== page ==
Inadvertent waiver

As is the case in Canada, it is not entirely clear in Delaware whether a seller who contracts for the retention of privileged pre-transaction communications will be found to have waived this privilege if the communications are left in the possession of the buyer post-closing, such as in emails or other electronic files left on the servers acquired by the buyer.

In Great Hill, for example, the buyer highlighted that the seller not taken any steps to segregate privileged communications or excise them from the target company’s computer systems either before the merger or in the year following closing. Because the Court held that privilege over such documents passed to the buyer by operation of Section 259 of the DGCL, it declined to consider the waiver issues. Nonetheless, the Court included strong words to suggest that it would regard unfavourably defences against waiver that are proffered by sellers who did not undertake reasonable efforts to protect the privilege in dispute.

In Shareholder Representative Services LLC v. RSI Holdco, LLC, the Court of Chancery had the opportunity to again consider a similar scenario, with a seller leaving privileged communications on computers and email servers over which the buyer took possession after the merger. In this case, the agreement included a Great Hill clause, which included a “no use” covenant that precluded the buyer from using any privileged communications in a post-closing dispute with the seller and a provision requiring the buyer to take steps necessary to ensure that the seller’s privilege would survive and remain in effect after closing. The Court enforced the “no use” covenant and, on that basis, declined to consider whether the seller had waived privilege and vitiated the protections of the Great Hill clause. The Court commented that to the extent any privilege had been waived, such waiver would have arguably been in part due to the buyer’s own breach of its covenant to use necessary efforts to preserve the privilege. Leaving a door open for further litigation on the question of waiver, the Court clarified that “Great Hill did not resolve the waiver issue”.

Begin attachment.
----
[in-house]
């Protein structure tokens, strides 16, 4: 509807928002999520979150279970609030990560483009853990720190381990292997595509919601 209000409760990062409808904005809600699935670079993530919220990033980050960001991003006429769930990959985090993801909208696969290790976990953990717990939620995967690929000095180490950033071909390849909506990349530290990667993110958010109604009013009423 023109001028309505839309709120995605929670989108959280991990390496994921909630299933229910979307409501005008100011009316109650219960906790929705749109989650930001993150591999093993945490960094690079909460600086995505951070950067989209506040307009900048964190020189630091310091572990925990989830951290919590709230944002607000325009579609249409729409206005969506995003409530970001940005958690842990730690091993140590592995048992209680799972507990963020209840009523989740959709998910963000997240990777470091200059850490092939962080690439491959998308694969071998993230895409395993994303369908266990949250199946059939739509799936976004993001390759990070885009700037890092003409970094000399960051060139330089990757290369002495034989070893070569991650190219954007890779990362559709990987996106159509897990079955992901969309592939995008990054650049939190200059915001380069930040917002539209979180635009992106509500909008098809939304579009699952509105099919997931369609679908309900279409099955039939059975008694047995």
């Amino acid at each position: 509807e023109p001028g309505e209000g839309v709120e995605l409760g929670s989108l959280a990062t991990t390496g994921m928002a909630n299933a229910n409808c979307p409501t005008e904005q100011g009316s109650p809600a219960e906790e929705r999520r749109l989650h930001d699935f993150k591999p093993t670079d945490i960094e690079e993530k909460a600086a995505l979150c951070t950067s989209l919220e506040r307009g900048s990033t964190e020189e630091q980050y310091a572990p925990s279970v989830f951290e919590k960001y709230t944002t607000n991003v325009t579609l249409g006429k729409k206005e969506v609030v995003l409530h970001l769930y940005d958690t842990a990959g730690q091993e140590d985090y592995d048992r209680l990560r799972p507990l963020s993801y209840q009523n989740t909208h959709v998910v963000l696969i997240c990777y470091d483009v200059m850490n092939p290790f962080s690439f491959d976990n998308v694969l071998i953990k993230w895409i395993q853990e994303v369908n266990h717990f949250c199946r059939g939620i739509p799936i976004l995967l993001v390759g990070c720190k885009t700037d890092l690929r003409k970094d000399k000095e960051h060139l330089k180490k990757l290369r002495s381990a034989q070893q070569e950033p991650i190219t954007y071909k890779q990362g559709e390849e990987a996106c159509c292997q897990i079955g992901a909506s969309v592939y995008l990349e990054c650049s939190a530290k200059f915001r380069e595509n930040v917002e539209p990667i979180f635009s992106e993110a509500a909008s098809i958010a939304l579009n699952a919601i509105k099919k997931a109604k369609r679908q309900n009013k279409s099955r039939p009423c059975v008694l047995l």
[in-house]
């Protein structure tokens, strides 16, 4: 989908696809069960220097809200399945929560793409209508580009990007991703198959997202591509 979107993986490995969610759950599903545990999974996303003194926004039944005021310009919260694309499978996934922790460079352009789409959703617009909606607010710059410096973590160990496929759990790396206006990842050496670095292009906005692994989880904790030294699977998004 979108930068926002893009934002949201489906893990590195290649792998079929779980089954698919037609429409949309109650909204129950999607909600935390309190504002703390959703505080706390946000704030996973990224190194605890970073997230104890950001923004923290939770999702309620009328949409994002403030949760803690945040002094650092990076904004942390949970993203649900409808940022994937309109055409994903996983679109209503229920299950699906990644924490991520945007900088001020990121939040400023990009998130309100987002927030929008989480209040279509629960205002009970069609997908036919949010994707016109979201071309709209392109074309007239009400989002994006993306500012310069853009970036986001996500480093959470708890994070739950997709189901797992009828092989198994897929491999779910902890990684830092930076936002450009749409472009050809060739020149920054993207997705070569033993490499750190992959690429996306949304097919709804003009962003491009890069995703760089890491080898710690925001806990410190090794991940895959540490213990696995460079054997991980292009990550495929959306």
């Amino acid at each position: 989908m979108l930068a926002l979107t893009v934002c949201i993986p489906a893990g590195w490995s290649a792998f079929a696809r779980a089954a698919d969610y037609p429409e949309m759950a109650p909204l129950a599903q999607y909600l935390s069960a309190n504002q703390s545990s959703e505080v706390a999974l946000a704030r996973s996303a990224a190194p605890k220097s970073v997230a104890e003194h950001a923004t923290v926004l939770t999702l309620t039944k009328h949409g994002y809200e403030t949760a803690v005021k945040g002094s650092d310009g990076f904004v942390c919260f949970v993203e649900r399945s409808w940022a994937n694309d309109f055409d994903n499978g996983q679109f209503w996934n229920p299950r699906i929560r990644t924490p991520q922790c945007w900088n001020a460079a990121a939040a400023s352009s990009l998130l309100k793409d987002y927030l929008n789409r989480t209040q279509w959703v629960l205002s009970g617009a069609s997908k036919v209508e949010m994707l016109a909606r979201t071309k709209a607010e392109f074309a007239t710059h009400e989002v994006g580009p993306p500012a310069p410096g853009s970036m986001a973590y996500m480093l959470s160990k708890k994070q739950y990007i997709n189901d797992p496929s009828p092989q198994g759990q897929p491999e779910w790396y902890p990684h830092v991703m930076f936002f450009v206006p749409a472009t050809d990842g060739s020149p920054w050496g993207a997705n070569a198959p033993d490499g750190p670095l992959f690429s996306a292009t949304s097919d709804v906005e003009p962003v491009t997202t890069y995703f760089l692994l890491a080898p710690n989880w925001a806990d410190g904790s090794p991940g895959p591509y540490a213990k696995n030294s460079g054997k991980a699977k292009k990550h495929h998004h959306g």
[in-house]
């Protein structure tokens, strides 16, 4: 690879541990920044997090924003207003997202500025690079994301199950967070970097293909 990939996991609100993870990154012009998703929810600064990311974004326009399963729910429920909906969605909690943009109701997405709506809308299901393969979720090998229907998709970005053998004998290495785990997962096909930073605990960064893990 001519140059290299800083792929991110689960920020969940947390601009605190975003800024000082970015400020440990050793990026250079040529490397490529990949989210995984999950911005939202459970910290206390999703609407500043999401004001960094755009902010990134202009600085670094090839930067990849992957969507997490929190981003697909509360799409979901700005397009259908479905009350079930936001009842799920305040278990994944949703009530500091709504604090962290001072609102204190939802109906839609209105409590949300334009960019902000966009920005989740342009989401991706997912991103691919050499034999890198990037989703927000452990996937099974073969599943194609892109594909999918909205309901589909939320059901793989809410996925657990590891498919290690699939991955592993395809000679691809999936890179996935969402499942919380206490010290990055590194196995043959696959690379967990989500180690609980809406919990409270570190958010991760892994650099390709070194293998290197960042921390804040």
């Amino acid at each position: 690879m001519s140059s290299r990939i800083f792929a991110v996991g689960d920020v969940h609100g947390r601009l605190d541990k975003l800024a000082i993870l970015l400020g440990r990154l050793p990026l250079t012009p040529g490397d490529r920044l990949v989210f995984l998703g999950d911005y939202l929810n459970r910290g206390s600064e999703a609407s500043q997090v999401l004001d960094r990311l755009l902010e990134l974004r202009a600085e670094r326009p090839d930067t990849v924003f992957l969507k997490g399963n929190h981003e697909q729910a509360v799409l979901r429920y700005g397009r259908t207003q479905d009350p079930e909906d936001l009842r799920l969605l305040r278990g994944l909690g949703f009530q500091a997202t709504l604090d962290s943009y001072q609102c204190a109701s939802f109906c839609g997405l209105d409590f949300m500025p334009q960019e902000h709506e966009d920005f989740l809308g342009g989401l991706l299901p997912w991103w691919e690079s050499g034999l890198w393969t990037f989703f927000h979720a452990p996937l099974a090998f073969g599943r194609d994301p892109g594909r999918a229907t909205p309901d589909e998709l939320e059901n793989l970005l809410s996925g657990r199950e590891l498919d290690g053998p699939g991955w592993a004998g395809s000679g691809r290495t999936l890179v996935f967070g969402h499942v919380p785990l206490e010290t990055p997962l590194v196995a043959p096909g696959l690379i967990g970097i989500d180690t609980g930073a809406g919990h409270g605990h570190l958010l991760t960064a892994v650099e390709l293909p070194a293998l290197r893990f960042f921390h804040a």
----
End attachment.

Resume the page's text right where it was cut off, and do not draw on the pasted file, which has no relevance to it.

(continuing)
Post-closing use of target company/buyer email accounts

A similar approach to determining privilege regarding employee emails used in Dente is followed in Delaware, where corporate policies and employee expectations as to privacy and confidentiality are key factors in the determination of whether privilege has been waived. (for example, see Dlo, In re WeWork Litigation, Consol and Twitter, Inc. v. Elon R Musk, X Holdings I, Inc., and X Holdings II, Inc.

1 As of this bulletin’s original publication date, a motion for leave to appeal has been commenced in Divisional Court.